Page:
By ZACHARY ROTH | States Newsroom
A few cities and towns around the U.S. are letting noncitizens vote in local elections, and more could follow. In response, Republicans see a chance to turn opposition to noncitizen voting into a national rallying cry.
On March 14, Washington, D.C., became the latest city to approve noncitizen voting, when a bill allowing the District’s roughly 42,000 noncitizens, including those who are undocumented, to vote in municipal elections became law after a bid by congressional Republicans to overturn it fell short.
A day earlier, a group of prominent conservative voting activists held a press conference in the capital to promote what they called a national campaign to “protect voting at all levels of government as the exclusive right of citizens.”
Republicans also have introduced legislation in Congress that would withhold election funding to states where local governments have enfranchised noncitizens. And a separate GOP measure would amend the Constitution to ban the practice.
This crusade is designed in part to push back against efforts to give noncitizens the right to vote, an idea that generally polls badly with most voters. But it could also reinforce a broader set of fears, stoked in recent years by former President Donald Trump and other party leaders, that American elections are threatened by illegal voters.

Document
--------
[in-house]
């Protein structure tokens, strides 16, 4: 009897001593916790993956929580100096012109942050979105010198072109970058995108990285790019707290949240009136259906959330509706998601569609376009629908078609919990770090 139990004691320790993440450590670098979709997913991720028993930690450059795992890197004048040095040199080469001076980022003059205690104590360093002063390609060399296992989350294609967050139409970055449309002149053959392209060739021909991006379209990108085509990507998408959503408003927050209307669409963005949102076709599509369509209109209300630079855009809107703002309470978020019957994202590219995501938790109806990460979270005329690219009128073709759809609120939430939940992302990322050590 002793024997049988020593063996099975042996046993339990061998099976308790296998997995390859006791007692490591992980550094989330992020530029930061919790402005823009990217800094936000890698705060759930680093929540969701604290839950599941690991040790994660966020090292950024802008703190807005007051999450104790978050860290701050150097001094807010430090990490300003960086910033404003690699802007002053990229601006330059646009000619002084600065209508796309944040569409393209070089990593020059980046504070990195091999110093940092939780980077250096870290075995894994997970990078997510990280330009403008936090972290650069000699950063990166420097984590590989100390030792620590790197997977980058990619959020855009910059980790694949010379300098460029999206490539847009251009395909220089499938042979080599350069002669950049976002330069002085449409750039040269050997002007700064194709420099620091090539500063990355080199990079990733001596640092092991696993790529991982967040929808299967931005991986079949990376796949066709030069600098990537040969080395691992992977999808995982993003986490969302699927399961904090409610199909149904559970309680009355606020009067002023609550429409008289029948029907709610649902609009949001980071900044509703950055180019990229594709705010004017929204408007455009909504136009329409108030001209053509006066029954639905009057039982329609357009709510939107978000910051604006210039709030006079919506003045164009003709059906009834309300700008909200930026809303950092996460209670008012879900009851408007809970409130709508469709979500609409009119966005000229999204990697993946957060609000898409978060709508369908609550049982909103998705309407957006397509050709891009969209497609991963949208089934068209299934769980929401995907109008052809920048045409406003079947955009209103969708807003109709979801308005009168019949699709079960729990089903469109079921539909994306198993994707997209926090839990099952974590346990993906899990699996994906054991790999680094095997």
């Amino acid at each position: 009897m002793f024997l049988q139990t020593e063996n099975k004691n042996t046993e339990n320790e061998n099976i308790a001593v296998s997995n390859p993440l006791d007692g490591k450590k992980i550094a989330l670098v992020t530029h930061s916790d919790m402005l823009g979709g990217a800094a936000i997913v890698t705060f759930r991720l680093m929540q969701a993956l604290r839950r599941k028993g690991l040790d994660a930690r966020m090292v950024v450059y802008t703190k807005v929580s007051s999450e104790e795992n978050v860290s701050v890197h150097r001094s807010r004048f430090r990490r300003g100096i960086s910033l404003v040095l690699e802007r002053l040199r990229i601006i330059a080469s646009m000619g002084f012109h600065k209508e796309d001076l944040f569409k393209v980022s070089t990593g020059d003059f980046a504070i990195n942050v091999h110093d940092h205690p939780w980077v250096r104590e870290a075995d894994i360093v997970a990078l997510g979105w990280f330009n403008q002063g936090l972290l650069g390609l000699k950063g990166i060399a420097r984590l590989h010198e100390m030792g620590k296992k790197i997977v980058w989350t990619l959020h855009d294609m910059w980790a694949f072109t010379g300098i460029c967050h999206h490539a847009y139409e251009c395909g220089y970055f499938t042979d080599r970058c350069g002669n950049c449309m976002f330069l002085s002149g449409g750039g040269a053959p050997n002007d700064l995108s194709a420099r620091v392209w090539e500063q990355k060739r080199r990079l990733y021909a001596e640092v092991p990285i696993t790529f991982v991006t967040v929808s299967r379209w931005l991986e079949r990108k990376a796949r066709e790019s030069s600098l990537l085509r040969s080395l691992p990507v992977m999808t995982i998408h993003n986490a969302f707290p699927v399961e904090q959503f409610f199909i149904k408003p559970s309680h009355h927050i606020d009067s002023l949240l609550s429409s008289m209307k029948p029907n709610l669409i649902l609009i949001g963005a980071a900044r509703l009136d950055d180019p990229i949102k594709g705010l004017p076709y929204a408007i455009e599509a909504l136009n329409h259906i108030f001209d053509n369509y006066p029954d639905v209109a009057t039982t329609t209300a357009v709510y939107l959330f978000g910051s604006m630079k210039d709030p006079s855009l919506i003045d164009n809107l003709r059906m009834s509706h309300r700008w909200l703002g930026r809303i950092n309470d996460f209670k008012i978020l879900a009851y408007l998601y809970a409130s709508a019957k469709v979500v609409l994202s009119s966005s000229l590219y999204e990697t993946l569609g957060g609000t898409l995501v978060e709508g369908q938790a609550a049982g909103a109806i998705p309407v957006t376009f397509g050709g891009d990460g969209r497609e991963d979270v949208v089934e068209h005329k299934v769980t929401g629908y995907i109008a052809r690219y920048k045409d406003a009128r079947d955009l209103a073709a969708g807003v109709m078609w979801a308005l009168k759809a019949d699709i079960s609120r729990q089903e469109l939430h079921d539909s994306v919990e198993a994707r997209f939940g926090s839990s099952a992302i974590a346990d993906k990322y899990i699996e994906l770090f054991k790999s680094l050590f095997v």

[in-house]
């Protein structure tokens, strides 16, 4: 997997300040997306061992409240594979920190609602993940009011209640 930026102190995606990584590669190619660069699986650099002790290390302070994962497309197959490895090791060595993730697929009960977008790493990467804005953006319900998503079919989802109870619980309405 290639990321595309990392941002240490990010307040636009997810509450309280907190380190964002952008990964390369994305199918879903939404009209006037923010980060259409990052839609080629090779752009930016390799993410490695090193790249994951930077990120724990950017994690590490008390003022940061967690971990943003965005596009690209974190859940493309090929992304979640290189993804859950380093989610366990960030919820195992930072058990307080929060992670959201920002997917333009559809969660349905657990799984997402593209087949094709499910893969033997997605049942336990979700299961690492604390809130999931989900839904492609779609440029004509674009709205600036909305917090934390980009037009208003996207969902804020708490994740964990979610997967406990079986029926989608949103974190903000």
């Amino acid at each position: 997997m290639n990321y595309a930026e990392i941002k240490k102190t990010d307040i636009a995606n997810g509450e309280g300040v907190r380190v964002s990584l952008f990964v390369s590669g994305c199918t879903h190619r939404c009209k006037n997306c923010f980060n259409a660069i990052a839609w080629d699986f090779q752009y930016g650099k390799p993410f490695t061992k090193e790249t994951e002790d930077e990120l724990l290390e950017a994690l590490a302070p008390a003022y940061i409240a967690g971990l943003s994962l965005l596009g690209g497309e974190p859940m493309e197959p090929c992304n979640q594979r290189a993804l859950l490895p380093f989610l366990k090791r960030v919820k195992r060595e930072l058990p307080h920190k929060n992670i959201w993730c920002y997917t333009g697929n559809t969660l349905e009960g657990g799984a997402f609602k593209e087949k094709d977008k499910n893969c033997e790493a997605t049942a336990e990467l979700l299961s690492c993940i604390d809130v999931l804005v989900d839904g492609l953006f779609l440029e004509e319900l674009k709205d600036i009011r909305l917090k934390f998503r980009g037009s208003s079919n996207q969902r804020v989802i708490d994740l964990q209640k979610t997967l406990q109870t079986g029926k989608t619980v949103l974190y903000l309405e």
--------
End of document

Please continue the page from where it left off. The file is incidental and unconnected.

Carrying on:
The District of Columbia isn’t alone in embracing noncitizen voting. In January, the Vermont Supreme Court greenlit the practice for two Vermont cities, including the state capital, Montpelier, rejecting a Republican lawsuit.
And on March 9, the state’s largest city, Burlington, voted to allow noncitizen voting, though the state legislature still needs to approve the change. Since 2016, San Francisco has let noncitizens vote in school board elections. Eleven Maryland towns also enfranchise noncitizens, the most recent in 2018.
Other cities, including Boston and Los Angeles, have seen efforts to do the same in the last few years. In 2021, New York City passed a bill that would have allowed by far the largest single number of noncitizens to vote, but it was struck down by a court as unconstitutional last year, after another GOP lawsuit. Appeals are ongoing.
A Democratic state lawmaker in Connecticut has introduced a bill to allow noncitizens to vote in state elections, though he has said he knows it won’t pass, and the goal is simply to spark debate.
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